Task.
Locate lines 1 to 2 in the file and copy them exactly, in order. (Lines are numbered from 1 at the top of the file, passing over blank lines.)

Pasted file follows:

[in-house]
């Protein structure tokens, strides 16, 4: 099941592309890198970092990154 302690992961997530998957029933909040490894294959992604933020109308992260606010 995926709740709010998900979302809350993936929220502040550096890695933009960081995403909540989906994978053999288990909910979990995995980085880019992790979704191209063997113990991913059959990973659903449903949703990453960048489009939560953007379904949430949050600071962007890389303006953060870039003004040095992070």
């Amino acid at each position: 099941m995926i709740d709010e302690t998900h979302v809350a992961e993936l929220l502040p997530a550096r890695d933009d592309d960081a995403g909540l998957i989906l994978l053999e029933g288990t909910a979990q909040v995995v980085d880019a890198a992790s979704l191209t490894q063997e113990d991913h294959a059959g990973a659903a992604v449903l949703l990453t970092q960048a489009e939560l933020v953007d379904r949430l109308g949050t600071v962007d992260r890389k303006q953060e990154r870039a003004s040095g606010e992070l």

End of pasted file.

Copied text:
[in-house]
């Protein structure tokens, strides 16, 4: 099941592309890198970092990154 302690992961997530998957029933909040490894294959992604933020109308992260606010 995926709740709010998900979302809350993936929220502040550096890695933009960081995403909540989906994978053999288990909910979990995995980085880019992790979704191209063997113990991913059959990973659903449903949703990453960048489009939560953007379904949430949050600071962007890389303006953060870039003004040095992070």